Tag Archives: iViu

The State of Store Tracking Technology

The perfect store tracking data collection would be costless, lossless, highly-accurate, would require no effort to deploy, would track every customer journey with high-precision, would differentiate associates and shoppers and provide shopper demographics along with easy opt-out and a minimal creep factor.

We’re not in a perfect world.

In my last post, I summarized in-store data collection systems across the dimensions that I think matter when it comes to choosing a technology: population coverage, positional accuracy, journey tracking, demographics, privacy, associate data collection and separation, ease of implementation and cost. At the top of this post, I summarized how each technology fared by dimension.

In-store tracking technologies rated

As you can see, no technology wins every category, so you have to think about what matters most for your business and measurement needs.

Here’s our thinking about when to use each technology for store tracking:

Camera: Video systems provide accurate tracking for the entire population along with shopper demographics. On the con-side, they are hard to deploy, very expensive, provide sub-standard journey measurement and no opt-out mechanism. From our perspective, camera makes the most sense in very small foot-print stores or integrated into a broader store measurement system where camera is being used exclusively for total counting and demographics.

WiFi: If only WiFi tracking worked better what a wonderful world it would be. It’s nearly costless and there’s almost no effort to deploy. It can differentiate shoppers and Associates and it provides an opt-out mechanism. Unfortunately, it doesn’t provide the accuracy necessary to useful measurement in most retail situations. If you’re an airport or an arena or a resort, you should seriously consider WiFi tracking. But for most stores, the problems are too severe to work around. With store WiFi, you lose tracking on your iPhone shoppers and you get less coverage on all devices. Worse, the location accuracy isn’t good enough to place shoppers in a reasonable store location. It’s easy to fool yourself about this. It’s free. It’s easy. What could go wrong? But keep two things in mind. First, bad data is worse than no data. Making decisions on bad data is a surefire way to screw up. Second, most of the cost of analytics is people not technology. When you give your people bad tools and bad data, they spend most of their time trying to compensate. It just isn’t worth it.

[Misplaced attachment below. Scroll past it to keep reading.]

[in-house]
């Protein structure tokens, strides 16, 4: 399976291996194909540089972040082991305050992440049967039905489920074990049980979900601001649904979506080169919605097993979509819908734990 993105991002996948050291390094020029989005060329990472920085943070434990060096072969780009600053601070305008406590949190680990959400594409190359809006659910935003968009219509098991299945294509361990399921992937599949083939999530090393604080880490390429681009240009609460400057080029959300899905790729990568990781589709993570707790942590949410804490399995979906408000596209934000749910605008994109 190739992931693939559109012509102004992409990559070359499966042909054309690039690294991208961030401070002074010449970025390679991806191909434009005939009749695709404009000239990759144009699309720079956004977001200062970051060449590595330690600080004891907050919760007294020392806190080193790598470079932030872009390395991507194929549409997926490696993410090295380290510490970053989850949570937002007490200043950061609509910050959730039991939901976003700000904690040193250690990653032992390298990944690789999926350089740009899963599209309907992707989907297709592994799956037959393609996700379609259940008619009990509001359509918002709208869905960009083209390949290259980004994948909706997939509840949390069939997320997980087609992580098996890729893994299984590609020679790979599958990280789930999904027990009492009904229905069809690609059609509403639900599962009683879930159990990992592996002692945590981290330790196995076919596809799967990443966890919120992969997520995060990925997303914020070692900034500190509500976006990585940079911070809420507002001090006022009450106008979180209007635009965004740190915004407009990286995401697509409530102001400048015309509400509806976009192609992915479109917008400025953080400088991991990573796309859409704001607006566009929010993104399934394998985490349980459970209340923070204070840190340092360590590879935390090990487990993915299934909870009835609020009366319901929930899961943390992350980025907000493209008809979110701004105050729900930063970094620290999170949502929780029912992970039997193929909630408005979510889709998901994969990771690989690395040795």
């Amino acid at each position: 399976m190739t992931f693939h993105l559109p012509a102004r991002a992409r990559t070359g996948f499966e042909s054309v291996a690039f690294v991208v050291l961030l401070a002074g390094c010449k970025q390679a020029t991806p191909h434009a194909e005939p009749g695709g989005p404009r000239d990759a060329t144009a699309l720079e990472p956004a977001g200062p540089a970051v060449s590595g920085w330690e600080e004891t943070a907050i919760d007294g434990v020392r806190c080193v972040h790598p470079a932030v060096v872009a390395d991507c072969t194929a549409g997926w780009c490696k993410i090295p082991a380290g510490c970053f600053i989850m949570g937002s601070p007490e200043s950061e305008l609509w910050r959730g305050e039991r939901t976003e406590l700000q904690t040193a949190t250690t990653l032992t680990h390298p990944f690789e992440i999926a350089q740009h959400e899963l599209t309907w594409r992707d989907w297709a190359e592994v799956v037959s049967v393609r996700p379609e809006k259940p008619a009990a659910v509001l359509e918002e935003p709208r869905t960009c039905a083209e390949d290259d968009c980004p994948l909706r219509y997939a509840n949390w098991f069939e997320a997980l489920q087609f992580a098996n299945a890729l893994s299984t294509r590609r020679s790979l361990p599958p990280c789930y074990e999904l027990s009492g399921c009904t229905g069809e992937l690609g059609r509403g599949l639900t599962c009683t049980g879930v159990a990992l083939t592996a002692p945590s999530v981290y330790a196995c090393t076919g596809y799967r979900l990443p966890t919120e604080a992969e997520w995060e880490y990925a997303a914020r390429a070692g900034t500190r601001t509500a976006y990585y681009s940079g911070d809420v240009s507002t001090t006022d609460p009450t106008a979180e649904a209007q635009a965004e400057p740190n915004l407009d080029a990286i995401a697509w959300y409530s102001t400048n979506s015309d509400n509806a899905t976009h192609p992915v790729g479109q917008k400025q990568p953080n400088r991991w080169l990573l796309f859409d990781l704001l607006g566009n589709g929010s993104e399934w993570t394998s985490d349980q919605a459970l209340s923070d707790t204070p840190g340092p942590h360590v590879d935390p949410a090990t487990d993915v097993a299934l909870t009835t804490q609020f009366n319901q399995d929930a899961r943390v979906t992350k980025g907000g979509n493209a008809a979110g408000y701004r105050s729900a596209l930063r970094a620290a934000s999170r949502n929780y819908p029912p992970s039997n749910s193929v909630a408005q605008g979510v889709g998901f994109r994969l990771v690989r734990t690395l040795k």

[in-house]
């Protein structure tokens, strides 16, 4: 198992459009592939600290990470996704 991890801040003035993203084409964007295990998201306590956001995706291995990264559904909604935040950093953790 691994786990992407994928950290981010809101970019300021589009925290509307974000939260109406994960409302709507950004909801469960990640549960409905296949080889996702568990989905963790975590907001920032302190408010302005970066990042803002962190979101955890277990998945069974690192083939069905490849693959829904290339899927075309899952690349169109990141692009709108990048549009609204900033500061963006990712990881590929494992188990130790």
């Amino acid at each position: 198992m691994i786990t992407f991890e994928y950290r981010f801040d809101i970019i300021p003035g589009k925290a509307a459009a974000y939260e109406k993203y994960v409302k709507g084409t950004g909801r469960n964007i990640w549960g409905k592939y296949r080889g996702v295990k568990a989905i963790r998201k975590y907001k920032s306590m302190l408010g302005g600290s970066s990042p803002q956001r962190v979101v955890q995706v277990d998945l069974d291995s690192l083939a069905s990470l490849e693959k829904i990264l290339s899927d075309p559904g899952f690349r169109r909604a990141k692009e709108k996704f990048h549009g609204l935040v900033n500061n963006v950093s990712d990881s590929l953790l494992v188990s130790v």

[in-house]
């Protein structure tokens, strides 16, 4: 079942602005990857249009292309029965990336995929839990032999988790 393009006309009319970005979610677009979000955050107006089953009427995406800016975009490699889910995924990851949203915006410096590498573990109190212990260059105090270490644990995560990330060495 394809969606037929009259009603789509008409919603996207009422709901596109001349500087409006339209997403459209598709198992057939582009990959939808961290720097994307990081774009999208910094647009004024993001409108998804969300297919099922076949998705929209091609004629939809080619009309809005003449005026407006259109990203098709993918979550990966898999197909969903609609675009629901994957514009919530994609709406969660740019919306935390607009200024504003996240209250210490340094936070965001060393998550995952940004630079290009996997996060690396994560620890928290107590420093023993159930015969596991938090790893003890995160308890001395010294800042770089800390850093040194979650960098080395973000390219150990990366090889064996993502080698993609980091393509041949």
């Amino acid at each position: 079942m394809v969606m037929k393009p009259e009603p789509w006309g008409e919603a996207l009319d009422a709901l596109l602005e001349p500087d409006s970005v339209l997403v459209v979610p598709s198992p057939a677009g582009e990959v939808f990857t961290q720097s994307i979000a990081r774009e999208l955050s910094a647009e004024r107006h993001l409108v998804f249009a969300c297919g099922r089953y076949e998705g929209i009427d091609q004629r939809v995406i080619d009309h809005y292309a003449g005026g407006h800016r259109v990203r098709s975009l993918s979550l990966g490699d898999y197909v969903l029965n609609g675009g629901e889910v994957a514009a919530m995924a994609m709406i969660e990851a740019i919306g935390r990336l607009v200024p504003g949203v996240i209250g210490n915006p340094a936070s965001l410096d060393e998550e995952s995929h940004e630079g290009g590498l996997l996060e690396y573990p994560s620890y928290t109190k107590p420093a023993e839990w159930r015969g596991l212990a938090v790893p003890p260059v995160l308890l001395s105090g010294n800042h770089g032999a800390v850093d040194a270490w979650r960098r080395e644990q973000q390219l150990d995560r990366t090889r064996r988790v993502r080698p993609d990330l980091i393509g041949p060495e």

Passive Sniffer (iViu): There’s a lot to like with this system and that’s why they are – by far – our most common go to solution in traditional store settings. iViu devices provide full journey measurement with good enough accuracy. They cover most of the population and what they miss doesn’t feel significantly biased. The devices are inexpensive and easy to install, so full-fleet measurement is possible and PoC’s can be done very inexpensively. They do a great job letting us differentiate and measure Associates and they provide a reasonable opt-out mechanism for shoppers. Even if this technology doesn’t win in most categories, it provides “good-enough” performance in almost every category.

Combining Solutions

This isn’t necessarily an all or nothing proposition. You can integrate these technologies in ways that (sorta) give you the best of both worlds. We often recommend camera-on-entry, for example, even when we’re deploying an iViu solution. Why? Well, camera-on-entry is cheap enough to deploy, it provides demographics, and it provides a pretty accurate total count. We can use that total to understand how much of the population we’re missing with electronic detection and, if the situation warrants it, we can true-up the numbers based on the measured difference.